Speaks well of the Green Revolution.  (Muhammad Yunus, when I asked him about it at last year’s conference, was a touch more ambivalent about its success.)  Notes that the Green Revolution didn’t extend to Africa because “we just failed to try.”  Our agency (USAID) “has been as guilty as anyone”; real aid to Africa has declined by ca. 85%.  This has resulted in child malnutrition rates rising in those countries to a 30-40% range.  Ultimate result is that ca. 130MM people were moved back into poverty.

Need roads; notes that Michigan has many “FM #” roads (Farm to Market).

USAID is investing in the countries that are putting out their own efforts to develop Ag economy; more interested in working with countries that work with them to develop new businesses, including those that add verticals to existing situation, such as processing coffee beans locally, instead of having them shipped and enhanced in developed countries such as Italy.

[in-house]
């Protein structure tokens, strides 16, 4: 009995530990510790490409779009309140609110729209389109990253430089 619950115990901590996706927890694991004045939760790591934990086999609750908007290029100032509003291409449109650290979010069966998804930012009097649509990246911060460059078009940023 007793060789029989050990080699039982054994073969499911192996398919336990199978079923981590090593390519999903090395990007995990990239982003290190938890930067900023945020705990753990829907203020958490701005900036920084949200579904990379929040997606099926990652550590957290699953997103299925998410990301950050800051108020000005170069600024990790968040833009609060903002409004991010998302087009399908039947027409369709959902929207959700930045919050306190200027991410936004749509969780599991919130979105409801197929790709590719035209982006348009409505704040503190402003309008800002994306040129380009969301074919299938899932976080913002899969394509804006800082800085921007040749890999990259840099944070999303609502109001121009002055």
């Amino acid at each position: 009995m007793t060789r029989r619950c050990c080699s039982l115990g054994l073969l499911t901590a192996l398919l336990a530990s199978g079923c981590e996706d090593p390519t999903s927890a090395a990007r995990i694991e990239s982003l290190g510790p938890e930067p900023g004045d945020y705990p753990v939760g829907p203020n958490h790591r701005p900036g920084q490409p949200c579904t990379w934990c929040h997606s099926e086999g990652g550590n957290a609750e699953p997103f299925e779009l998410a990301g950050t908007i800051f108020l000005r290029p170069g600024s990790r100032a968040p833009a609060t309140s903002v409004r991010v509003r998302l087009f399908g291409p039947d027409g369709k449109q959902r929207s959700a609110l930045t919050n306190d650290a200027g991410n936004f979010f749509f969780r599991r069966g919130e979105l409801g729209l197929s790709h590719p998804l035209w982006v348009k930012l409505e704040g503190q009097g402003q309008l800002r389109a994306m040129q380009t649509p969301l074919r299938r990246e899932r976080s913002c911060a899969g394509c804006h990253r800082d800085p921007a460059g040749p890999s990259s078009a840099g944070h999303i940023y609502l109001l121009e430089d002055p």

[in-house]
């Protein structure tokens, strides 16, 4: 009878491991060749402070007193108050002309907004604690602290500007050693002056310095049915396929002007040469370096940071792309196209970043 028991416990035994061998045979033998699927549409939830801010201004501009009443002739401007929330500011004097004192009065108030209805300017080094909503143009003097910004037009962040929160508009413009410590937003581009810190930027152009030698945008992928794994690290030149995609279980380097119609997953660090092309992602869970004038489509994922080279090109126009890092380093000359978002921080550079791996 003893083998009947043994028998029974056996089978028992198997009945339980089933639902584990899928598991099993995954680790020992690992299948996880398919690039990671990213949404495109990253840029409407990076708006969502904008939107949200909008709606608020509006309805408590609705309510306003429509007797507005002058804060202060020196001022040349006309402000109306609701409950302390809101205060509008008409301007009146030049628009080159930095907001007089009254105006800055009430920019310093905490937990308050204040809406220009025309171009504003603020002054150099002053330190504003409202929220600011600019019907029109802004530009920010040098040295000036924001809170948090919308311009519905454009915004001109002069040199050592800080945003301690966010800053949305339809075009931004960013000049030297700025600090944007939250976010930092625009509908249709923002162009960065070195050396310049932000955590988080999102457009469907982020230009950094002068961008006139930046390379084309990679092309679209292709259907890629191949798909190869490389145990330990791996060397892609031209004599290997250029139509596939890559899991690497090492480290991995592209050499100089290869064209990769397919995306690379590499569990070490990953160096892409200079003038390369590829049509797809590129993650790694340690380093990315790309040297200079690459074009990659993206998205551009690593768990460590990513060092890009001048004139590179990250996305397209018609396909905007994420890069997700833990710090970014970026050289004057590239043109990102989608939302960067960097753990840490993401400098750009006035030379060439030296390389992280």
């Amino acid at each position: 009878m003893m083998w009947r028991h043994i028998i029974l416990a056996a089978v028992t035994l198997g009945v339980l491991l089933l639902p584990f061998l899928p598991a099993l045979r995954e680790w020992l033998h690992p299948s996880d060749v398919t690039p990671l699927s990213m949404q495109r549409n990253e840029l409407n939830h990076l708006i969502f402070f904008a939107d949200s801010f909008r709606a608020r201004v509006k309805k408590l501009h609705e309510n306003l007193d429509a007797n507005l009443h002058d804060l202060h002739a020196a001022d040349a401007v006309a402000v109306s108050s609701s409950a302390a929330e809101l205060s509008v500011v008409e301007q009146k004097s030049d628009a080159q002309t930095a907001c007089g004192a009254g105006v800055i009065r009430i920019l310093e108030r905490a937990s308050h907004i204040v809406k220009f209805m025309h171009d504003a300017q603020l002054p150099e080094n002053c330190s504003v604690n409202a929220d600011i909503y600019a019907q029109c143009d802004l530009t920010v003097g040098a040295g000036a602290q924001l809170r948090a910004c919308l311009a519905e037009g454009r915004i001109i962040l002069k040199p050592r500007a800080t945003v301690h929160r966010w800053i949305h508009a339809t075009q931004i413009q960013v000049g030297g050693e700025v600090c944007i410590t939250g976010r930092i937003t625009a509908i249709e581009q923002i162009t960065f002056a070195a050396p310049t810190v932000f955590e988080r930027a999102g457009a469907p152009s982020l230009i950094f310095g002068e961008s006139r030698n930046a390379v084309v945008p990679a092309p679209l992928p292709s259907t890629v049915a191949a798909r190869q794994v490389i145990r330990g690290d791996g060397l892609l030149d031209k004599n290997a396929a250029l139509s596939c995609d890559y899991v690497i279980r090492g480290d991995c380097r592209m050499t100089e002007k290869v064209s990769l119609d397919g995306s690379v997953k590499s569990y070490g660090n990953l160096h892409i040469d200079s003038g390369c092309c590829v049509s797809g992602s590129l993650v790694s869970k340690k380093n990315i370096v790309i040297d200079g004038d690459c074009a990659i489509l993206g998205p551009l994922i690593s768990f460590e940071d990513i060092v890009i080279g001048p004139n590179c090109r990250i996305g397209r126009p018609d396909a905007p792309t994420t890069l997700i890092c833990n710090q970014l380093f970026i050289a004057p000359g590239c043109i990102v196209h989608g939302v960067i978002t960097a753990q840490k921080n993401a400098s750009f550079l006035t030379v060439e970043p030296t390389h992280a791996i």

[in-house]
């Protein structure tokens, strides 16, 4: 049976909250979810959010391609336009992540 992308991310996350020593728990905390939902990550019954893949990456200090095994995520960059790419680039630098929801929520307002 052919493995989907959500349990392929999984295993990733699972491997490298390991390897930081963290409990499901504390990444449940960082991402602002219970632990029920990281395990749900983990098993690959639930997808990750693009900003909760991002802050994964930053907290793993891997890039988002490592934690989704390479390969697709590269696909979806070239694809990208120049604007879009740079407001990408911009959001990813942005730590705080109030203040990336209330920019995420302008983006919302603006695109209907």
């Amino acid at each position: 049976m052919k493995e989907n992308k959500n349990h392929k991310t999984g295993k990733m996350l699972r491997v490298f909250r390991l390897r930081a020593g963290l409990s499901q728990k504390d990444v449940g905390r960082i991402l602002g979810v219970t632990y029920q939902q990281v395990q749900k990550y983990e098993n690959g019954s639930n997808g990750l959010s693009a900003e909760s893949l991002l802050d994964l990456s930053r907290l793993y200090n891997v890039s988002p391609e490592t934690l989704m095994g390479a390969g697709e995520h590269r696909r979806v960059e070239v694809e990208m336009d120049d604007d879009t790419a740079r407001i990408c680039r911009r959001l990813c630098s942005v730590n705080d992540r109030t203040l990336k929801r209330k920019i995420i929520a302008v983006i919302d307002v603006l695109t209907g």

Very happy that USAID is not needed so much to provide direct food aid; prefers to facilitate development.  Most profound model is that of South Korea—which invested in agriculture and education and developed an export-led growth strategy.  Went from having lower GDP per capita than Kenya to being a member of (and, this year, the host of) the G-20.

Some specific developments are soybeans in Brazil that require less nitrogen (fertilizer) to grow.  Have great hope for Ghana, Rwanda, Tanzania, and Senegal—devoting resources to those countries in expectation of great returns.